Part of the enormous workload of a fleet manager
, together with health and safety requirements, maintenance, budgeting, organising drivers and so on, is the task of correctly determining the business vs. private mileage use
(assuming the fleet includes company cars that are also used for private purposes).
According to Automotive Fleet data, approximately 87% of fleets do allow personal use of company vehicles, which is often see from an outsider perspective as an added benefit to the wage, but if rules are correctly applied, the personal use of the vehicle should not be taken for granted as “free”, strictly speaking.
Yes, if rules are applied correctly. According to a Fleet News article published around the end of April, a YouGov survey commissioned by ABAX UK disclosed that 56% of company car drivers are unaware of the rules on reclaiming business/private mileage and that 36% of employees entitled to a company car update their mileage log only once a fortnight. The data suggests that mileage recording is not accurate enough and can potentially expose both businesses and drivers to penalisation.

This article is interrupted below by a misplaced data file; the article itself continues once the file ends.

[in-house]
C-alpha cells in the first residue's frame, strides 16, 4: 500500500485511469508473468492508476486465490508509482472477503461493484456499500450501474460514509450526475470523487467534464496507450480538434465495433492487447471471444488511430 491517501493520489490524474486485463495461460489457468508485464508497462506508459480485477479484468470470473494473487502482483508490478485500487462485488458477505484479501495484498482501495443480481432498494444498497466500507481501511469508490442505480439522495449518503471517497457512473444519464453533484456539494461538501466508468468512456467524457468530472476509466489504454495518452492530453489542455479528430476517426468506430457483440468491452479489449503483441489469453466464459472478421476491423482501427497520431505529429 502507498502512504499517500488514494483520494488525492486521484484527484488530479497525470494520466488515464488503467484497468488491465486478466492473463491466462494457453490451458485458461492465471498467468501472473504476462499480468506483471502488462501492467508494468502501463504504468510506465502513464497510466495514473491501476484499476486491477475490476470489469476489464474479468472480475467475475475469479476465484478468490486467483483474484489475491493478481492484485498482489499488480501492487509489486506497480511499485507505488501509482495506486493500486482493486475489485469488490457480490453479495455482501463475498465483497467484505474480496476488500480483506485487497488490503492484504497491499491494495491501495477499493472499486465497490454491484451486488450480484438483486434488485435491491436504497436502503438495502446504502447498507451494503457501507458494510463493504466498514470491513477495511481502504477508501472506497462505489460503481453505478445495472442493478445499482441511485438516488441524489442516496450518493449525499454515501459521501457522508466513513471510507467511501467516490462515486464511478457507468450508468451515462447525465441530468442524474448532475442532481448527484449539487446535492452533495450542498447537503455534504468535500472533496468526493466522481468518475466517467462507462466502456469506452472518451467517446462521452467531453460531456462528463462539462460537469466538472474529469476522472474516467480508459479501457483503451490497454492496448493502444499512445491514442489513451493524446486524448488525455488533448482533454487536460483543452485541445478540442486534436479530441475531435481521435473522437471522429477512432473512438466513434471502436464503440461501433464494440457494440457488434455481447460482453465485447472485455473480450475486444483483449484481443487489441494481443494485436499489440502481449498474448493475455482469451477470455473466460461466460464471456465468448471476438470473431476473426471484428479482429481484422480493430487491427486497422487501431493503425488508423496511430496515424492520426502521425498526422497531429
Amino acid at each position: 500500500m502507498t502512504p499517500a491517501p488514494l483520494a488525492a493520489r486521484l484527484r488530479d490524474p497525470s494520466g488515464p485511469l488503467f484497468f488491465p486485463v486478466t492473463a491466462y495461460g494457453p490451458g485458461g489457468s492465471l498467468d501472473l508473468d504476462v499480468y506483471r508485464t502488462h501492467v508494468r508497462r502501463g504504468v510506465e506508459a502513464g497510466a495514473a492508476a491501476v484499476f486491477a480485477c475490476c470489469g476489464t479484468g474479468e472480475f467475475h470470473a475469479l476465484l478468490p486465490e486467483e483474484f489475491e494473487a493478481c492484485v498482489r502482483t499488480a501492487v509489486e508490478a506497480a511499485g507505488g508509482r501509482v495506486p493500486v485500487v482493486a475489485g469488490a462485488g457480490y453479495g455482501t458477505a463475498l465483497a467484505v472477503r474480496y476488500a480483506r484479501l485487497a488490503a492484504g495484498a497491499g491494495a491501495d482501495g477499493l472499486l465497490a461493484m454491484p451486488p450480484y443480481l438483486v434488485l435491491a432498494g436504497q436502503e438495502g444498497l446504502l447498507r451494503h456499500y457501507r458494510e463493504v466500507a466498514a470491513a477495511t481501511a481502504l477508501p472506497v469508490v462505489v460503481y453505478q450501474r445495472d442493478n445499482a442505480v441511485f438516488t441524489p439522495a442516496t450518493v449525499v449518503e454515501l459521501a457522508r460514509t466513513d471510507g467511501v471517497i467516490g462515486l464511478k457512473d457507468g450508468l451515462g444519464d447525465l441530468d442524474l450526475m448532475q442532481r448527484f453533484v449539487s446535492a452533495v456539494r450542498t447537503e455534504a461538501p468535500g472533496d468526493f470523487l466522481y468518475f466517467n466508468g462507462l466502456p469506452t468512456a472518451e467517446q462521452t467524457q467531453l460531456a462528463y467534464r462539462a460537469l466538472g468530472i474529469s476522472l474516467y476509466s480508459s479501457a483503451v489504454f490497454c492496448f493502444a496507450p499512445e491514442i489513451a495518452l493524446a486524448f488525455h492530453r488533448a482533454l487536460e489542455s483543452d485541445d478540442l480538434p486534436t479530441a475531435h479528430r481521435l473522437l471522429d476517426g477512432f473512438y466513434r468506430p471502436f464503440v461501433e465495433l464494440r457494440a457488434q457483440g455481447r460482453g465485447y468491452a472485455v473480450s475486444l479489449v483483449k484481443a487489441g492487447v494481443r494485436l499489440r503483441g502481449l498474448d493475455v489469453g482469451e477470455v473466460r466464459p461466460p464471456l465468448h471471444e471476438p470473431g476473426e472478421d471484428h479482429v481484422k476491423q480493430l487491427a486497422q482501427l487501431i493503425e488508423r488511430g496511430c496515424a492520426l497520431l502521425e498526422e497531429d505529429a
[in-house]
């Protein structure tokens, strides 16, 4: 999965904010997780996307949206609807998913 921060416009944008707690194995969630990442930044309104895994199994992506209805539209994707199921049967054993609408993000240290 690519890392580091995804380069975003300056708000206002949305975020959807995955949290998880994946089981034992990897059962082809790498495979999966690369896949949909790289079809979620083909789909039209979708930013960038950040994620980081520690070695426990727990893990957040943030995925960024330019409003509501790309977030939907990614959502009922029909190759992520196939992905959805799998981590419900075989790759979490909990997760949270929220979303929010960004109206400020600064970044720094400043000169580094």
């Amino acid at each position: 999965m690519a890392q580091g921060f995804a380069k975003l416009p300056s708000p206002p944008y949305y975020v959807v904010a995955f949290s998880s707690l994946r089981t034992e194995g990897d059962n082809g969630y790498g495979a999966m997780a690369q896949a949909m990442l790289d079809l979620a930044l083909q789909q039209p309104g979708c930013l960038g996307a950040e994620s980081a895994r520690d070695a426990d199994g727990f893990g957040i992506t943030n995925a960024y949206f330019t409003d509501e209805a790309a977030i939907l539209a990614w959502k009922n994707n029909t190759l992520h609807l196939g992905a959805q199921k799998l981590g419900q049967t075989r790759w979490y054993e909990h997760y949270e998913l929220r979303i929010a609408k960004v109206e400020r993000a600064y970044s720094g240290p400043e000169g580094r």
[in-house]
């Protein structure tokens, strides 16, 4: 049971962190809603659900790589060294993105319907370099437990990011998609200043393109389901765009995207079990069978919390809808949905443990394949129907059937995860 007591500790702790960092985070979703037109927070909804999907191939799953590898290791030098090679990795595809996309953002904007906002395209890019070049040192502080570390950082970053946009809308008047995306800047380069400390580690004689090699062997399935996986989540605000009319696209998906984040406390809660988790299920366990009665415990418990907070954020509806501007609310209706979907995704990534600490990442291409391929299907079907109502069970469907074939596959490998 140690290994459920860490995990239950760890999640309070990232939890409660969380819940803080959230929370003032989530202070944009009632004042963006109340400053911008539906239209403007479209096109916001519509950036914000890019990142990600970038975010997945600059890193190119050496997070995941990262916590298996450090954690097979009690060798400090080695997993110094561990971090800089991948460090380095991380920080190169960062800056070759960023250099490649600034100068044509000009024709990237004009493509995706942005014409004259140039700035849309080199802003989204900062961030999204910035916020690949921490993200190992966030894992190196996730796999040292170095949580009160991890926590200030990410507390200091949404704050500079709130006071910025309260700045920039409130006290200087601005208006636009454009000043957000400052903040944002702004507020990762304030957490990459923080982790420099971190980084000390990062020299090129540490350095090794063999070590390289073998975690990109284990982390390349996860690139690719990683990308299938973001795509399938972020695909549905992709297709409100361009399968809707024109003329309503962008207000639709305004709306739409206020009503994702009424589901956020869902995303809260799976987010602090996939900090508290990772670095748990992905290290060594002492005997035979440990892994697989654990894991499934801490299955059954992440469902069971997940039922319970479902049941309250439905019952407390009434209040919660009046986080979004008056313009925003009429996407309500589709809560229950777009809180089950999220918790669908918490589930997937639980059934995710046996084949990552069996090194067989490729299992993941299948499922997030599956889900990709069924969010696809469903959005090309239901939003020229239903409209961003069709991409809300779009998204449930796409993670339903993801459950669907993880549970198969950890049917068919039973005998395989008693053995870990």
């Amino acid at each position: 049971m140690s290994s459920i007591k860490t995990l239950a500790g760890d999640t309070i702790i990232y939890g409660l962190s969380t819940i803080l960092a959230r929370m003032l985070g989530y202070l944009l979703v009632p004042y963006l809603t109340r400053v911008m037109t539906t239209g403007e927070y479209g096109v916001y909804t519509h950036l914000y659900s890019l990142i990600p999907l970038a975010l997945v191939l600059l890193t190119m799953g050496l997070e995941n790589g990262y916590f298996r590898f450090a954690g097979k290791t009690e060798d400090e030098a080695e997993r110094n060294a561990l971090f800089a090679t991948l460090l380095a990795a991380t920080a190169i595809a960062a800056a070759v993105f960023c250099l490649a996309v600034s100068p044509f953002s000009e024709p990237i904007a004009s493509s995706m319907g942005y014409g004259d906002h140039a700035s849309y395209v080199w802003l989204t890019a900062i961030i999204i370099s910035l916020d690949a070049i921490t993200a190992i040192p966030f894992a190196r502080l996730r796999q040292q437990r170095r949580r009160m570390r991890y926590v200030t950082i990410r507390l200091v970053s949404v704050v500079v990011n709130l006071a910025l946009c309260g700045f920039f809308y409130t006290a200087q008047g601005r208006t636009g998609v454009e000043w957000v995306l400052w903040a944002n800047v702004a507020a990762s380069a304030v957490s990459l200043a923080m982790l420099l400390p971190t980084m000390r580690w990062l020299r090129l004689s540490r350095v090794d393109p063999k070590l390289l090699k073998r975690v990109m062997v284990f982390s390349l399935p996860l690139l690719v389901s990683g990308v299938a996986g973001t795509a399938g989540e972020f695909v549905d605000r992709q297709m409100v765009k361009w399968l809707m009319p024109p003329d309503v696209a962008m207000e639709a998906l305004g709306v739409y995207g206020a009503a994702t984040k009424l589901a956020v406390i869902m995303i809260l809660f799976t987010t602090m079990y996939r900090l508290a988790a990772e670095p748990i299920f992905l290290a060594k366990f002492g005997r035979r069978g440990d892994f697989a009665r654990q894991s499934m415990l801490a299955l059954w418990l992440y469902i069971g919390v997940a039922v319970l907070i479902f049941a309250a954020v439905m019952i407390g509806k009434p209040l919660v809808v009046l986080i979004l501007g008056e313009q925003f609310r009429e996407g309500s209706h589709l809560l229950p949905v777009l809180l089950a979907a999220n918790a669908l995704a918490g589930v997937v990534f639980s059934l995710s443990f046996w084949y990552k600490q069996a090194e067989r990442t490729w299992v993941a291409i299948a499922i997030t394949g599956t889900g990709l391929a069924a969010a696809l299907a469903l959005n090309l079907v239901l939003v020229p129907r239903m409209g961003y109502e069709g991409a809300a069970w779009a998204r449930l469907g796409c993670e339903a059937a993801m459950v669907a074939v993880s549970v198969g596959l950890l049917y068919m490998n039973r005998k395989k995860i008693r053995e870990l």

Fleet managers have an added responsibility of protecting the company from tax problems arising from such matters, which could lead to sanctions as well as excessive fuel purchases (two additional fleet costs).
According to Irish tax regulations, private mileage is subject to PAYE (Pay As You Earn) and PRSI (Pay Related Social Insurance), while business mileage is tax free. It is important to underline that travelling to and from work is considered private use of the vehicle and that all employees must record their private and their business trips, in a company vehicle, regularly.
Adding miles inaccurately, as well as stating there has been very little personal use, or not giving notice to the company of the real personal use run up in one of their vehicles, is all extremely risky. There is a minimum private mileage that an employer may accept for the purposes of calculating notional pay (the "cash equivalent" of the private use of the company car, to which PAYE and PRSI must be applied): 5,000 miles per annum. If an employee claims lower personal mileage occurred in the course of a year, he/she has to provide documentation as proof.
Fleet News reported that a UK company inspected by HMRC (Her Majesty's Revenue and Customs) officers revealed inaccurate estimates of private mileage which did not tally with fuel card invoices. The onus is on the company and the drivers, who can both face a heavy fine for even small mileage discrepancies.